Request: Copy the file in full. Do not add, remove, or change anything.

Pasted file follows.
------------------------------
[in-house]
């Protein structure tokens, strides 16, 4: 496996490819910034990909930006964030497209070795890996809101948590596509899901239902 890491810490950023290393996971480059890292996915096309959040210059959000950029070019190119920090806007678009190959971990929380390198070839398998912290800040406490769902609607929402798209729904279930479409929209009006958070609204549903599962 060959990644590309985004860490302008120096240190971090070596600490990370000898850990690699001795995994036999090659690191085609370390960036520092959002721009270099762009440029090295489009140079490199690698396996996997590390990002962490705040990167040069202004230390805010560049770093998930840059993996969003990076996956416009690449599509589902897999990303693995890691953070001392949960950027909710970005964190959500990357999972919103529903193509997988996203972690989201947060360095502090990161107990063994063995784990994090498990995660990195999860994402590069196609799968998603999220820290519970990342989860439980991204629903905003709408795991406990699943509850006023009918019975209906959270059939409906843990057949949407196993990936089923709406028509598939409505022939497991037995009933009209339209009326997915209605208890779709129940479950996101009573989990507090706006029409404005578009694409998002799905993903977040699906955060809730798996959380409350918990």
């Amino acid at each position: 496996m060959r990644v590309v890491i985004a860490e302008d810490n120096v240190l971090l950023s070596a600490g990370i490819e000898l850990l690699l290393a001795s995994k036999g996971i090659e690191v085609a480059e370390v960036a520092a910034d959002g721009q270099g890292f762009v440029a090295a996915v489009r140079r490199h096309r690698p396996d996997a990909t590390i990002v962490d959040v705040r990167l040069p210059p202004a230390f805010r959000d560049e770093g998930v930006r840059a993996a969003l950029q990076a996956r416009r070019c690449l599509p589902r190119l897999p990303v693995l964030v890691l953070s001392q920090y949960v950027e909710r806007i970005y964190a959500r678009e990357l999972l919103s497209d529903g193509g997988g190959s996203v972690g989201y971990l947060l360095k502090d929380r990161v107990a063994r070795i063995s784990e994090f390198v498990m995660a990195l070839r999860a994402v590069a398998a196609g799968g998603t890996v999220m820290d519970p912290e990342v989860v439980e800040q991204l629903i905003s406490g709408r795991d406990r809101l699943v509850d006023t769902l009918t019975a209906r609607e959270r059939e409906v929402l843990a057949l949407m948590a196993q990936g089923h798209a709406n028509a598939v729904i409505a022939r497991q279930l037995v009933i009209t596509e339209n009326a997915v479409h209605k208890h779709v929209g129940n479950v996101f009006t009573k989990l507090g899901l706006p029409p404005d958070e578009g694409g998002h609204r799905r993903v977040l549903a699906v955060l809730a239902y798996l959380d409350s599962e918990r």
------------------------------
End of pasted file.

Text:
[in-house]
């Protein structure tokens, strides 16, 4: 496996490819910034990909930006964030497209070795890996809101948590596509899901239902 890491810490950023290393996971480059890292996915096309959040210059959000950029070019190119920090806007678009190959971990929380390198070839398998912290800040406490769902609607929402798209729904279930479409929209009006958070609204549903599962 060959990644590309985004860490302008120096240190971090070596600490990370000898850990690699001795995994036999090659690191085609370390960036520092959002721009270099762009440029090295489009140079490199690698396996996997590390990002962490705040990167040069202004230390805010560049770093998930840059993996969003990076996956416009690449599509589902897999990303693995890691953070001392949960950027909710970005964190959500990357999972919103529903193509997988996203972690989201947060360095502090990161107990063994063995784990994090498990995660990195999860994402590069196609799968998603999220820290519970990342989860439980991204629903905003709408795991406990699943509850006023009918019975209906959270059939409906843990057949949407196993990936089923709406028509598939409505022939497991037995009933009209339209009326997915209605208890779709129940479950996101009573989990507090706006029409404005578009694409998002799905993903977040699906955060809730798996959380409350918990």
């Amino acid at each position: 496996m060959r990644v590309v890491i985004a860490e302008d810490n120096v240190l971090l950023s070596a600490g990370i490819e000898l850990l690699l290393a001795s995994k036999g996971i090659e690191v085609a480059e370390v960036a520092a910034d959002g721009q270099g890292f762009v440029a090295a996915v489009r140079r490199h096309r690698p396996d996997a990909t590390i990002v962490d959040v705040r990167l040069p210059p202004a230390f805010r959000d560049e770093g998930v930006r840059a993996a969003l950029q990076a996956r416009r070019c690449l599509p589902r190119l897999p990303v693995l964030v890691l953070s001392q920090y949960v950027e909710r806007i970005y964190a959500r678009e990357l999972l919103s497209d529903g193509g997988g190959s996203v972690g989201y971990l947060l360095k502090d929380r990161v107990a063994r070795i063995s784990e994090f390198v498990m995660a990195l070839r999860a994402v590069a398998a196609g799968g998603t890996v999220m820290d519970p912290e990342v989860v439980e800040q991204l629903i905003s406490g709408r795991d406990r809101l699943v509850d006023t769902l009918t019975a209906r609607e959270r059939e409906v929402l843990a057949l949407m948590a196993q990936g089923h798209a709406n028509a598939v729904i409505a022939r497991q279930l037995v009933i009209t596509e339209n009326a997915v479409h209605k208890h779709v929209g129940n479950v996101f009006t009573k989990l507090g899901l706006p029409p404005d958070e578009g694409g998002h609204r799905r993903v977040l549903a699906v955060l809730a239902y798996l959380d409350s599962e918990r």